I tried to keep up with the cool kids from Northcliff, I really did. Oh! I forgot to mention that there were Northcliff kids who were not seeded with us. They were finished when I hit the half-way mark, total underachievers that they are! But I was trying to keep up with the other cool kids. I was wheezing now. That familiar looming coronary from a week ago was trapped in my chest, threatening to break my rib cage open and spew itself out onto the tar and the other runners around me. I hadn’t cried by the 9km mark, but I was close. Look back at that route elevation profile. More than one person told me this was a “nice” run. They’re probably the heroine addicts I referred to earlier. Someone who hasn’t run it before asked me earlier, what was it like. “18km uphill, 2km cavernous drop down hell’s throat, then a flat 1km along which to drag yourself, 500m of which was on grass.”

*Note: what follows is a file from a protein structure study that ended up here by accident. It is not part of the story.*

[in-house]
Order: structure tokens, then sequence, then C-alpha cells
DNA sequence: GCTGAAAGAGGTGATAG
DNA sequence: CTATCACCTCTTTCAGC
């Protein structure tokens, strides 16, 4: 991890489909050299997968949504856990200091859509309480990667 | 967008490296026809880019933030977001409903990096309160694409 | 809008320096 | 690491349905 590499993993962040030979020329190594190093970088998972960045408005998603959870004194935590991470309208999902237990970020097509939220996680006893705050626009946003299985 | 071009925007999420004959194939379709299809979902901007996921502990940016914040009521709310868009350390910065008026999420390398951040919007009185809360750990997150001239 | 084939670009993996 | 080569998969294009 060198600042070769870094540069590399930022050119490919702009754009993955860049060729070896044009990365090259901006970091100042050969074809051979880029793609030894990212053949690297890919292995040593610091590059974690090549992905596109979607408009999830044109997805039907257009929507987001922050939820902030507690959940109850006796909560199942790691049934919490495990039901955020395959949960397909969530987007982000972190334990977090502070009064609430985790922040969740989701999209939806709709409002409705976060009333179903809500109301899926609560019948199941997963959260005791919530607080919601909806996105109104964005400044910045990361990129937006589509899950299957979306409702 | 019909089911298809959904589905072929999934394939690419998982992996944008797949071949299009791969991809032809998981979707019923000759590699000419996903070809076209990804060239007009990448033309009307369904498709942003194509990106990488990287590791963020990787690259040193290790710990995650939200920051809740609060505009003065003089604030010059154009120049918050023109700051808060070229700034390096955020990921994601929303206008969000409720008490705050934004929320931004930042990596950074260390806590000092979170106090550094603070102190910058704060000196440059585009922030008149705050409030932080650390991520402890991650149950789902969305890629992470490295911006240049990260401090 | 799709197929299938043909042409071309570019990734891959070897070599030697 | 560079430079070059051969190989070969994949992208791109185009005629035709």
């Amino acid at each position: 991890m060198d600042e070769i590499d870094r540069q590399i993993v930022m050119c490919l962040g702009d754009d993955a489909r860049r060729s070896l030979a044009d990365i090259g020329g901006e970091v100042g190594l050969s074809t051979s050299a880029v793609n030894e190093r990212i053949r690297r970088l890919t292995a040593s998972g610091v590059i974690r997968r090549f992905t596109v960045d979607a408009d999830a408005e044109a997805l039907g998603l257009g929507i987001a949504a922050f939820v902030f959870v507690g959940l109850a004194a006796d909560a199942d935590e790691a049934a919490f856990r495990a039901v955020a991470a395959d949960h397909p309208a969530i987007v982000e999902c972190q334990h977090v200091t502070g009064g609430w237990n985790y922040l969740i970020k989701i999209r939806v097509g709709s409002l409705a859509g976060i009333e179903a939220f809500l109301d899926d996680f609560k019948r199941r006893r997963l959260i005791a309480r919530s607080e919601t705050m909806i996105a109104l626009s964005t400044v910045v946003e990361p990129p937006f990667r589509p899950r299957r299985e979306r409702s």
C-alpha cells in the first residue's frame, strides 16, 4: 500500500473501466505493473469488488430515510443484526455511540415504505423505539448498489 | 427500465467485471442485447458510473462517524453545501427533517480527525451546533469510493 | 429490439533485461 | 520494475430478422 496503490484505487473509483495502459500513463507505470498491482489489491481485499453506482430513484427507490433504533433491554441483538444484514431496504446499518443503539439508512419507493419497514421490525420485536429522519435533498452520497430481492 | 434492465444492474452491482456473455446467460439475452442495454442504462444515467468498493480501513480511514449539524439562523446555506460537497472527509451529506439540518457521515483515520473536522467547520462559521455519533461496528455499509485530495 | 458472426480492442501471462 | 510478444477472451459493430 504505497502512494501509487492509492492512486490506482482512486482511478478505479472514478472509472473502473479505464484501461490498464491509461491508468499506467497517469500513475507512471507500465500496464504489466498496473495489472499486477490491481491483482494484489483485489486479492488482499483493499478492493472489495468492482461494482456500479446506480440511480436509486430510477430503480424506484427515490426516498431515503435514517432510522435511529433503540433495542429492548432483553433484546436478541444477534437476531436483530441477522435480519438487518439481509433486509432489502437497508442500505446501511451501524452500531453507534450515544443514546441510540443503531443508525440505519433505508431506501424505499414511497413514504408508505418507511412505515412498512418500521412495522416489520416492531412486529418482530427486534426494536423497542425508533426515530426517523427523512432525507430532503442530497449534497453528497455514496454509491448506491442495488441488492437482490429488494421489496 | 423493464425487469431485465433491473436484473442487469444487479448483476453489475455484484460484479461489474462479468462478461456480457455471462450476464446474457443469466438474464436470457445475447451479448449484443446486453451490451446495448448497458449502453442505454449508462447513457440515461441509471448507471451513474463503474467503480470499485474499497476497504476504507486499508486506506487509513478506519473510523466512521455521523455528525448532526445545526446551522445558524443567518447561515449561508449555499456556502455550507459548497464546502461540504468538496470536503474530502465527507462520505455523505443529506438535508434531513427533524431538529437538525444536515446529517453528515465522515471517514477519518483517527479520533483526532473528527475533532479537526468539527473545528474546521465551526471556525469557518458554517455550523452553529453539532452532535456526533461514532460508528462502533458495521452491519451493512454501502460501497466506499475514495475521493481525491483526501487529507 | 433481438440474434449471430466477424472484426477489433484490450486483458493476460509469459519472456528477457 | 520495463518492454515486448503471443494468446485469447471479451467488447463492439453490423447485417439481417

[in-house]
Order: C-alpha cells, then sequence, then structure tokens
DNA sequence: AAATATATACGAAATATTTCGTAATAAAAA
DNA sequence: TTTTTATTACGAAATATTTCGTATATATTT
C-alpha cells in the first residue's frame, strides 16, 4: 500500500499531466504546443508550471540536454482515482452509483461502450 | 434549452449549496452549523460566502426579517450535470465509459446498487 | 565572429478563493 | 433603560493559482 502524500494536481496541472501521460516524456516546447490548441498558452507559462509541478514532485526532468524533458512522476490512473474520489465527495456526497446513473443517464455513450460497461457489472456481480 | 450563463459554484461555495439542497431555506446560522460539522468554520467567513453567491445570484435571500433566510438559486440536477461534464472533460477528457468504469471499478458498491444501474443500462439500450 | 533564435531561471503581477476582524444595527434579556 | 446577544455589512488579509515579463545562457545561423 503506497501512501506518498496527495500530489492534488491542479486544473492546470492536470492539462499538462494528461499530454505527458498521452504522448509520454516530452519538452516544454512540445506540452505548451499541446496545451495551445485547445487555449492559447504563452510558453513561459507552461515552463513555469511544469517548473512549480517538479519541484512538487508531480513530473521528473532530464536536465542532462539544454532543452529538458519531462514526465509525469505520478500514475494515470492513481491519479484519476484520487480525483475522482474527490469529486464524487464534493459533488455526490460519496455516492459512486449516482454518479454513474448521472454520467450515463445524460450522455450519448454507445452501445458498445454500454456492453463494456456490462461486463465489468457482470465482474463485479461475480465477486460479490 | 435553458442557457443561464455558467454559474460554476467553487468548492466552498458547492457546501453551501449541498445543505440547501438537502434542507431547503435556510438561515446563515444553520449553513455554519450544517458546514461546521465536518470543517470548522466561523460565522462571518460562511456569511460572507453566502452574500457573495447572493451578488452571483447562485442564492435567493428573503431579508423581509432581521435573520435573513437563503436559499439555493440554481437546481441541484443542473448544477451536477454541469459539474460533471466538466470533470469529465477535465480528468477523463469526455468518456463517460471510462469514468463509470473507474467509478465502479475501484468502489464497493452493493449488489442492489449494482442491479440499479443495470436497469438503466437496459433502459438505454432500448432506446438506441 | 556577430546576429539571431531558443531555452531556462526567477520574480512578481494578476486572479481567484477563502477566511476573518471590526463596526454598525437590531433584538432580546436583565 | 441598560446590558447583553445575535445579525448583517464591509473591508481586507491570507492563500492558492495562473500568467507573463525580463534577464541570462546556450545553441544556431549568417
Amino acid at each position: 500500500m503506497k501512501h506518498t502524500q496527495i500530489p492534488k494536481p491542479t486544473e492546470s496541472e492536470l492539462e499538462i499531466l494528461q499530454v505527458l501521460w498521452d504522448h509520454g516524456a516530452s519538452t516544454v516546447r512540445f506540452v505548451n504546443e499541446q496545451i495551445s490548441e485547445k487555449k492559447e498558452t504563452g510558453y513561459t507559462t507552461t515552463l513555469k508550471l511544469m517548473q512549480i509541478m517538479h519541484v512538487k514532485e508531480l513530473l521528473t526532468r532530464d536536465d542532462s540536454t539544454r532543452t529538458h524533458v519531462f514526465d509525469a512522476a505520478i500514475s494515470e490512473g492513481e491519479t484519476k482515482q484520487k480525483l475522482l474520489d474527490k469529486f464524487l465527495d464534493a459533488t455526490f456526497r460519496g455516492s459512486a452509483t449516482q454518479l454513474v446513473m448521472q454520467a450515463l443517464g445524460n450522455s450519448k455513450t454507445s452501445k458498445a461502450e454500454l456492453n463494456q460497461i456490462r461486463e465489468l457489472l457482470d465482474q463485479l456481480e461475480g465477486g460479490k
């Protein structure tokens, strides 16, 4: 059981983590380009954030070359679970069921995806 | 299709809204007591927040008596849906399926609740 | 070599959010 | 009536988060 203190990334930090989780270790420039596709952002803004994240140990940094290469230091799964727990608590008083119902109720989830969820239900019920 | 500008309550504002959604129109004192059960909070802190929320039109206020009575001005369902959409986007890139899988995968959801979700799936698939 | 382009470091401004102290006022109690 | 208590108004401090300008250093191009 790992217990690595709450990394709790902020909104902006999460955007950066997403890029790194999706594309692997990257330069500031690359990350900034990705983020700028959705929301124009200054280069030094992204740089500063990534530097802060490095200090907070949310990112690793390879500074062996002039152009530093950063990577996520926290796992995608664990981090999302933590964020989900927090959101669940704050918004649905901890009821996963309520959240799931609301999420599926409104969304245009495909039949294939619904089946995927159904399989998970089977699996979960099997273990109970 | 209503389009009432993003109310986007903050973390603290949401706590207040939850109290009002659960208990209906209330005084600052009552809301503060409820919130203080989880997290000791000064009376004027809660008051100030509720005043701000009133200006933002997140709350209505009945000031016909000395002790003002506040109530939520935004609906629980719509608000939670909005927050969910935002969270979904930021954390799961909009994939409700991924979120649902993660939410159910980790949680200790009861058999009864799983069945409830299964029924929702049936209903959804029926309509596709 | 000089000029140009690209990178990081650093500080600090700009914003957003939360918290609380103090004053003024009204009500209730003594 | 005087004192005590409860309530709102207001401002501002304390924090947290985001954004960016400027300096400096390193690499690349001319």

You just go up and up and up and up and upper and up again and then upper again and then up. All the time, I’m praying: “God, I know that I have to get back to the stadium. I’m afraid of flying and of skydiving and of parachuting. I’ve no other fucking idea how you’re going to get me down from here, but please don’t let it involve me throwing myself from an unholy height as I didn’t pack a parachute.” So it made sense, therefore that the strains of Depeche Mode were playing in my head as I reached the top of the notorious Fisher’s Hill. My knees were sore from the previous day’s outing, and I had a stitch. Why did I have a stitch? I’ve read that a stitch could be caused by a contracting liver or spleen. This could be a plausible explanation considering all the shit I ate yesterday. Only alleviated by rest is what they say. Hmmmmm….. okay so 50 paces down Hell’s throat I stopped. I never stop. I walk and I cry and I trudge and I stroll, but I never stop. I stopped. I put my hand on my right side and I bent forward in agony. Not once, but 4 times, down that mine shaft of Fisher’s Hell. I mean Hill. You cannot find anything good about Fisher’s Hill on the Internet, except people wanting to sell their property and move away from there. That’s what I wanted, but my knees and my liver/spleen were the only things able to do that for me. I nearly gave up. Seriously. I nearly gave up. This was a 21km race. I run these things every week. Sometimes 2 a week! I just couldn’t go forward. I was in excruciating pain, I didn’t know if it was appendicitis or a coronary or knee replacement surgery that was waiting for me at the bottom of that hill. I cried. And, as usual, when I wanted to cry alone, an angel appeared next to me. And he was so young and pretty and so well suited to my mid-life non crisis, that I couldn’t help but try and keep up with him. He’s doing the 70.3 (Half Iron Man) in two weeks’ time and was taking it easy on this one. We ran together for the last kilometre which was flat flat flat. My legs were really giving everything they had for that last kilometre. I was astounded. This is exactly how I’d felt at the end of Kaapsehoop and that was double this distance and way more treacherous. What the hell?